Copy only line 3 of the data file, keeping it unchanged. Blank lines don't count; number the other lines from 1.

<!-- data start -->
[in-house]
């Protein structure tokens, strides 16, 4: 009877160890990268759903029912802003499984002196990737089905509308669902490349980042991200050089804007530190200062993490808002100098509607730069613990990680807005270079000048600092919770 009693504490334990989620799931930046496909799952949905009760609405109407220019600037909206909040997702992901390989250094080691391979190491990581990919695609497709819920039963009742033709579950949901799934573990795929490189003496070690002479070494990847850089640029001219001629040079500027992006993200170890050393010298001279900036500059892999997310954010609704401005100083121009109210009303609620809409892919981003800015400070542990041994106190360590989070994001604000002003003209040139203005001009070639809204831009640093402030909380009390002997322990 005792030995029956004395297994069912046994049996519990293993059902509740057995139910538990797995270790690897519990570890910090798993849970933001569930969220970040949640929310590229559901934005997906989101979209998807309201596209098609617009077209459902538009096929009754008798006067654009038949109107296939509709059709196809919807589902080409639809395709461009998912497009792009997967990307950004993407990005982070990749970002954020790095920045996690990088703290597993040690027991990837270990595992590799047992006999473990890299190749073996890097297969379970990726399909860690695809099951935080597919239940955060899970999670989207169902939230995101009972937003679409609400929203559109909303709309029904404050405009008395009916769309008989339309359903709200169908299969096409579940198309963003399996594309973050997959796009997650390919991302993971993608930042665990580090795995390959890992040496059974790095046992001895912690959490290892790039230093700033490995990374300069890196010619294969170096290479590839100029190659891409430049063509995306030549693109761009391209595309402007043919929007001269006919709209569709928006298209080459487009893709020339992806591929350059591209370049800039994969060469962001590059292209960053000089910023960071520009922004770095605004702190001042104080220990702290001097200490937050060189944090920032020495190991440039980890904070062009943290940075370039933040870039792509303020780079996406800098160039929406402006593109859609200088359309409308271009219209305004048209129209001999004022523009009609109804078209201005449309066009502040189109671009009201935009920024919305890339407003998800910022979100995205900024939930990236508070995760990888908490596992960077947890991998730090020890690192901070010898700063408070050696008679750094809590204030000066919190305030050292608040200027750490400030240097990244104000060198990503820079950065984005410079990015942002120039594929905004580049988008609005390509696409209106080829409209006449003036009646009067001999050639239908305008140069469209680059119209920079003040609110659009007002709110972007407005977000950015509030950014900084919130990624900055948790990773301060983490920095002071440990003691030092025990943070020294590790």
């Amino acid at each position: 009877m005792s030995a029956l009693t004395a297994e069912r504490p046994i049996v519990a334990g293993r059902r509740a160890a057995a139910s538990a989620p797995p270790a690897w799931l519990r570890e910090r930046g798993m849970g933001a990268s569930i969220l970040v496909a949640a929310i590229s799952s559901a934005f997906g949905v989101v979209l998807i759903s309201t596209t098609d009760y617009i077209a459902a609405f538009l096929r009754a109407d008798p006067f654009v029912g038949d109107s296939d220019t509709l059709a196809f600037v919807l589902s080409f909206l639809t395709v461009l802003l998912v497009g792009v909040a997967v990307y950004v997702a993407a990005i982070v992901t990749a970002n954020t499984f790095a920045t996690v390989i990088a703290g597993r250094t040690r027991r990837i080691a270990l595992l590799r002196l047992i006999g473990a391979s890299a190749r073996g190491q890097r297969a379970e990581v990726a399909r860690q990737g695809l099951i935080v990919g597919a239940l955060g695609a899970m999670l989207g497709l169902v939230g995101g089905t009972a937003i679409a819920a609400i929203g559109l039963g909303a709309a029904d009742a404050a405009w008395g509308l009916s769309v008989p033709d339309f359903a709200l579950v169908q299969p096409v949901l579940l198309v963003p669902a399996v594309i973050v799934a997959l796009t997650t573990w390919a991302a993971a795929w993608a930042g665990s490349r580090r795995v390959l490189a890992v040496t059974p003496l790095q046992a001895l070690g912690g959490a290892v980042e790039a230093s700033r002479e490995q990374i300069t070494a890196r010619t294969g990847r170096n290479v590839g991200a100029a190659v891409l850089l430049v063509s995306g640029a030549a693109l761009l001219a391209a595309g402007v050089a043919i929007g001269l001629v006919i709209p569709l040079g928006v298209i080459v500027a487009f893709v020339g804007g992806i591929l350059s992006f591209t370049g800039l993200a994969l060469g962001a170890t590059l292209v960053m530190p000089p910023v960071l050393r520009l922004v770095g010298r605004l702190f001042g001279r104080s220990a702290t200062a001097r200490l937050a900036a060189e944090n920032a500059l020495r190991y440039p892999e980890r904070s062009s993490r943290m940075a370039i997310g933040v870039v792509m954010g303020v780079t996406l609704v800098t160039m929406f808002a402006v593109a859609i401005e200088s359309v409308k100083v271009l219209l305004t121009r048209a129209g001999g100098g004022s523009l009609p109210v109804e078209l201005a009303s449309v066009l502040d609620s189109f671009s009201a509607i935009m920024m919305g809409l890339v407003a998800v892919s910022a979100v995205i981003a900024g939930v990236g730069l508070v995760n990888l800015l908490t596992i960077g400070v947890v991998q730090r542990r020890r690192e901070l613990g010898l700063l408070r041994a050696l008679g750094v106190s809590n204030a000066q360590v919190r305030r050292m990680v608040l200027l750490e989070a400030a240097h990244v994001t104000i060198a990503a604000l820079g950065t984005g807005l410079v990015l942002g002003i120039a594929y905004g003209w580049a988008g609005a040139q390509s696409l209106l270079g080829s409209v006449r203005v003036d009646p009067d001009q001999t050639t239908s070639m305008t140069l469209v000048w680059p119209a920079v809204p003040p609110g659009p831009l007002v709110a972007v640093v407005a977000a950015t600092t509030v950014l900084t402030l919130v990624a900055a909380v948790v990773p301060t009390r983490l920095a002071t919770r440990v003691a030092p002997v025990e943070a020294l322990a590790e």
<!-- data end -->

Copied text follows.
């Amino acid at each position: 009877m005792s030995a029956l009693t004395a297994e069912r504490p046994i049996v519990a334990g293993r059902r509740a160890a057995a139910s538990a989620p797995p270790a690897w799931l519990r570890e910090r930046g798993m849970g933001a990268s569930i969220l970040v496909a949640a929310i590229s799952s559901a934005f997906g949905v989101v979209l998807i759903s309201t596209t098609d009760y617009i077209a459902a609405f538009l096929r009754a109407d008798p006067f654009v029912g038949d109107s296939d220019t509709l059709a196809f600037v919807l589902s080409f909206l639809t395709v461009l802003l998912v497009g792009v909040a997967v990307y950004v997702a993407a990005i982070v992901t990749a970002n954020t499984f790095a920045t996690v390989i990088a703290g597993r250094t040690r027991r990837i080691a270990l595992l590799r002196l047992i006999g473990a391979s890299a190749r073996g190491q890097r297969a379970e990581v990726a399909r860690q990737g695809l099951i935080v990919g597919a239940l955060g695609a899970m999670l989207g497709l169902v939230g995101g089905t009972a937003i679409a819920a609400i929203g559109l039963g909303a709309a029904d009742a404050a405009w008395g509308l009916s769309v008989p033709d339309f359903a709200l579950v169908q299969p096409v949901l579940l198309v963003p669902a399996v594309i973050v799934a997959l796009t997650t573990w390919a991302a993971a795929w993608a930042g665990s490349r580090r795995v390959l490189a890992v040496t059974p003496l790095q046992a001895l070690g912690g959490a290892v980042e790039a230093s700033r002479e490995q990374i300069t070494a890196r010619t294969g990847r170096n290479v590839g991200a100029a190659v891409l850089l430049v063509s995306g640029a030549a693109l761009l001219a391209a595309g402007v050089a043919i929007g001269l001629v006919i709209p569709l040079g928006v298209i080459v500027a487009f893709v020339g804007g992806i591929l350059s992006f591209t370049g800039l993200a994969l060469g962001a170890t590059l292209v960053m530190p000089p910023v960071l050393r520009l922004v770095g010298r605004l702190f001042g001279r104080s220990a702290t200062a001097r200490l937050a900036a060189e944090n920032a500059l020495r190991y440039p892999e980890r904070s062009s993490r943290m940075a370039i997310g933040v870039v792509m954010g303020v780079t996406l609704v800098t160039m929406f808002a402006v593109a859609i401005e200088s359309v409308k100083v271009l219209l305004t121009r048209a129209g001999g100098g004022s523009l009609p109210v109804e078209l201005a009303s449309v066009l502040d609620s189109f671009s009201a509607i935009m920024m919305g809409l890339v407003a998800v892919s910022a979100v995205i981003a900024g939930v990236g730069l508070v995760n990888l800015l908490t596992i960077g400070v947890v991998q730090r542990r020890r690192e901070l613990g010898l700063l408070r041994a050696l008679g750094v106190s809590n204030a000066q360590v919190r305030r050292m990680v608040l200027l750490e989070a400030a240097h990244v994001t104000i060198a990503a604000l820079g950065t984005g807005l410079v990015l942002g002003i120039a594929y905004g003209w580049a988008g609005a040139q390509s696409l209106l270079g080829s409209v006449r203005v003036d009646p009067d001009q001999t050639t239908s070639m305008t140069l469209v000048w680059p119209a920079v809204p003040p609110g659009p831009l007002v709110a972007v640093v407005a977000a950015t600092t509030v950014l900084t402030l919130v990624a900055a909380v948790v990773p301060t009390r983490l920095a002071t919770r440990v003691a030092p002997v025990e943070a020294l322990a590790e």